Metascore
76

Generally favorable reviews - based on 30 Critics

Critic score distribution:
  1. Positive: 27 out of 30
  2. Negative: 1 out of 30
  1. A triumph of psychological drama, owing as much to Ms. Bier's sensitive style as to Anders Thomas Jensen's smart screenplay, based on Bier's own story idea.
  2. Imaginative and immensely engrossing film.
  3. Reviewed by: Peter Debruge
    100
    Brothers takes a scenario as old as Genesis – two jealous siblings spar over the affections of the same woman – and renders it fresh and immediate, by virtue of the warm, almost maternal, generosity director Susanne Bier shows her characters.
  4. We do live in a fraught world of interconnections, Bier makes clear, and what happens far away matters, in unexpected ways, close to home.
  5. Everyone involved -- actors, crew, director Susanne Bier and screenwriter Anders Thomas Jensen in their second collaboration -- are in peak form in this unflinching look at repressed feelings and emotional devastation.
  6. Reviewed by: David Ansen
    90
    Gripping from start to finish.
  7. A drama of uncommon moral complexity, unexpected humor, convincing transformations (for good and bad) and, best of all, vibrant, unpredictable energy. In a movie landscape littered with dead souls, here's a live one.
  8. 88
    The central performance in Brothers is by Connie Nielsen, who is strong, deep and true.
  9. Brothers is about how people change, how they can rise to an occasion, or sink to one. It's a tale of love and allegiance, of truth and the cruelties that men can bring to bear on one another.
  10. A powerful, brutal, funny, tragic, vibrant, very human movie.
  11. The two male leads, bulwarks of the Danish film industry for more than a decade, play off each other like the veterans they are.
  12. 83
    These three central performances, and a solid script by Anders Thomas Jensen and director Susanne Bier, ground a potentially overwrought story in genuine feeling.
  13. It's a quiet anti-war film full of lovely, heartbreakingly assured performances and real situations and responses.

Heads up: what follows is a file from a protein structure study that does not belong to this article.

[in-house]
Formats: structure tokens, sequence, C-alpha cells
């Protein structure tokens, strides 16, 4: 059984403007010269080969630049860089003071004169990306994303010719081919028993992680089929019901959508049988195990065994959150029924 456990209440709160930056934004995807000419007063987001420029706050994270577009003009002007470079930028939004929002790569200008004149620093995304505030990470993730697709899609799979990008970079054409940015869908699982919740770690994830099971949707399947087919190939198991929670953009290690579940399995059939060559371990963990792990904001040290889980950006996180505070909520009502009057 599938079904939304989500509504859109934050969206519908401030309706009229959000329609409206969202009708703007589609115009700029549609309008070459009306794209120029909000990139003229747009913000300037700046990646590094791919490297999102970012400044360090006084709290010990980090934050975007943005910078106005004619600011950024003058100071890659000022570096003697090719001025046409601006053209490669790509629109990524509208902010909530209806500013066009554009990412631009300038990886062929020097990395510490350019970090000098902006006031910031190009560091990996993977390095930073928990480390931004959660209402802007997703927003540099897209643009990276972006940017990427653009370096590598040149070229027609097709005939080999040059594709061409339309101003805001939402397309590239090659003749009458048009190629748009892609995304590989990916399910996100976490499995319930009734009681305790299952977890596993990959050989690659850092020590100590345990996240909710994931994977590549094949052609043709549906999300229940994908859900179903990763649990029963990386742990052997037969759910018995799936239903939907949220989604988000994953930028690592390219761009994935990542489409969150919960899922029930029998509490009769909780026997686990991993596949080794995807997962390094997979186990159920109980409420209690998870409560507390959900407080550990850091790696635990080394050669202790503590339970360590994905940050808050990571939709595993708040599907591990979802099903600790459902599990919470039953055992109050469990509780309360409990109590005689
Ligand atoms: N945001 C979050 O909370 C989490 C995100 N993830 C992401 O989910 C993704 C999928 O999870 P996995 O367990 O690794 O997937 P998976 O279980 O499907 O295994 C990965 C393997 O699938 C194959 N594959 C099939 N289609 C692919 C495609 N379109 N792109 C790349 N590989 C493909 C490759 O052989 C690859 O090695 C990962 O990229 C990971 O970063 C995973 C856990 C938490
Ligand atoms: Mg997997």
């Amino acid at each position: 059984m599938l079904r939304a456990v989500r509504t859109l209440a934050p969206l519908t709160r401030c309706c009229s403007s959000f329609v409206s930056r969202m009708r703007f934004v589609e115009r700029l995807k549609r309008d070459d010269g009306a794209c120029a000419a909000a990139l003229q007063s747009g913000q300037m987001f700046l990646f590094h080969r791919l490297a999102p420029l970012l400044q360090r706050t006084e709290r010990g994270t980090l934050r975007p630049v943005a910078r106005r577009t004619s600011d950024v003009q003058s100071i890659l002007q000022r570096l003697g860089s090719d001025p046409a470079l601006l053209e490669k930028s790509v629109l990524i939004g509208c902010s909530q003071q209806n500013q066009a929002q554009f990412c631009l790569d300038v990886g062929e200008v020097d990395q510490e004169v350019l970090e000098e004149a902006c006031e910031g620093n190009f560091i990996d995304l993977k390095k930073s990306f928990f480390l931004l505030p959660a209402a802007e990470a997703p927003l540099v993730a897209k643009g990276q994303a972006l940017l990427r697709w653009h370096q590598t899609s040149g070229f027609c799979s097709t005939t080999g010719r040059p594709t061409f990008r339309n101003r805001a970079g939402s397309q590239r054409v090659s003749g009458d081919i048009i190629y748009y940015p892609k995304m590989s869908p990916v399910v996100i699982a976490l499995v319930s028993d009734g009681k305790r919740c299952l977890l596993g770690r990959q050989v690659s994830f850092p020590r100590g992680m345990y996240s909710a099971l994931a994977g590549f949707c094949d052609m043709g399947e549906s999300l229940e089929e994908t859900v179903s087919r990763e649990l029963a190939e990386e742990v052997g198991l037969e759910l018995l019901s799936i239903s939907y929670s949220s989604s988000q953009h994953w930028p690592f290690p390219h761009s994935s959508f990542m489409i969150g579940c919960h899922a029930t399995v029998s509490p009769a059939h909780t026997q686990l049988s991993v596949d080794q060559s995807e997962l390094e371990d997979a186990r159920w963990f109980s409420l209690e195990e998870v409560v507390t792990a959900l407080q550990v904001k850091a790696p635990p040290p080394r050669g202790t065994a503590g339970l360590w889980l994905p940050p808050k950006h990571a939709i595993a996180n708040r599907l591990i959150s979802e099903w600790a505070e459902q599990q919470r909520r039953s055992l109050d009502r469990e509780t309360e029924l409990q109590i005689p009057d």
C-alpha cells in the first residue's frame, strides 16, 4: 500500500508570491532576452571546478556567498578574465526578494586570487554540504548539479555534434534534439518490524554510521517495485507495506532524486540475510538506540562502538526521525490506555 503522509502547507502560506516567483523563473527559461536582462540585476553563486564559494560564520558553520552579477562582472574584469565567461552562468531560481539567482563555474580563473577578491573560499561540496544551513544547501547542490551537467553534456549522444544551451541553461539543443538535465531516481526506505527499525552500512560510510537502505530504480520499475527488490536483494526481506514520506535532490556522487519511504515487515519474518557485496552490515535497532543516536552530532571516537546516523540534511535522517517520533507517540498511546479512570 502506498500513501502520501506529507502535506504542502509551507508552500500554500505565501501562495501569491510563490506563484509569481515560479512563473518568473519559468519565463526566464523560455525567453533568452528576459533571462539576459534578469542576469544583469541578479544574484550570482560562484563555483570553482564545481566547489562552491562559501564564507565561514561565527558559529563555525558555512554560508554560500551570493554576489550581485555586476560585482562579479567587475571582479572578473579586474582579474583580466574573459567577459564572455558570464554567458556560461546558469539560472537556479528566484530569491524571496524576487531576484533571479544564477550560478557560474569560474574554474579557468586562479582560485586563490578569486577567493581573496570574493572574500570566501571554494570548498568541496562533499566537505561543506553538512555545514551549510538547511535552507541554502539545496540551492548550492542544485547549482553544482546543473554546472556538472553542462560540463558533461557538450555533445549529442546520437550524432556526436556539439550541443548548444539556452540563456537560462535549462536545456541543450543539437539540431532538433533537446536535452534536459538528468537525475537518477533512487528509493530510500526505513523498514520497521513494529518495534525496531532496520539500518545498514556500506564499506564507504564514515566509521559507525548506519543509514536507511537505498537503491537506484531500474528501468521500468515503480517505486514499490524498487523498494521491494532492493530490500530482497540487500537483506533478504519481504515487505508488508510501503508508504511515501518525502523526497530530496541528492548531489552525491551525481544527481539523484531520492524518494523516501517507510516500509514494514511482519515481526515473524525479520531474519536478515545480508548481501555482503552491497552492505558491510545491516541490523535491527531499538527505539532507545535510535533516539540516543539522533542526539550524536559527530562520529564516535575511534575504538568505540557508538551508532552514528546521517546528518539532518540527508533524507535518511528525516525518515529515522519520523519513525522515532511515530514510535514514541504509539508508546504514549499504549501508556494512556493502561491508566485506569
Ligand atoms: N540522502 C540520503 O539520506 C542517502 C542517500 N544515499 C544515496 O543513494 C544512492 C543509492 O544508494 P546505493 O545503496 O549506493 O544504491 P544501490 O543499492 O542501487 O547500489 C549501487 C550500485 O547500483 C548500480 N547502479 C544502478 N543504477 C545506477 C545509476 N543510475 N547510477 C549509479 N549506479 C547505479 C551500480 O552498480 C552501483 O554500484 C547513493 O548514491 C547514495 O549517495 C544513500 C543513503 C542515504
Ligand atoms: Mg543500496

User Score
7.4

Generally favorable reviews- based on 14 Ratings

User score distribution:
  1. Positive: 7 out of 9
  2. Negative: 1 out of 9
  1. Stephen
    May 13, 2006
    7
    Pretty fair effort all round from Bier, well cast and acted, filmed with vigour straight from the Danish Dogme Director
  2. DawnJ.
    Mar 4, 2006
    8
    The strengths of the movie lie in its unflinching portrayal of the very personal complexities of war. Two families are impacted-Michael's own wife and daughters and the wife and son of Niels Peter, a townsman and fellow soldier who shares his prison cave. It is in the comparison of these two families in which the film's conflict lies. We get a brief snapshot of Neils Peter's family when Michael visits her upon his return. The cropping is close; the camera closes in on a spare white kitchen table. Niels Peter's wife Ditte sit at the table, alone in her grief and longing. The film spends much more time on Sophia's family of two roustabout girls and the constantly present brother Jannik. The scope is expansive, dynamic. The range of laughter and tears is photographed in a medley of shots against a background of colors, textures, hammers, saws, and bustle. Clearly, progress is being made, particularly before Michael's return. There is no sugar coating of post-trauma life, no sentimentalized view of family. The performances are uniformly strong, the photography intense, the music good. The story leaves us with questions: Why do Jannik and Sophia not consummate their desire? Why do the brothers' parents drop out of the story once the elder son has returned? The complexities of the film provoke questions we want to see answered. Even though the film presents nothing startlingly new about PTSD, it at least offers no easy answers and is always absorbing to watch. Full Review »
  3. BryanG.
    Feb 23, 2006
    8
    Subtle differences in familiar plot lines make the reality of emotion stand out as the crowning execution in this film. It is wonderfully atypical.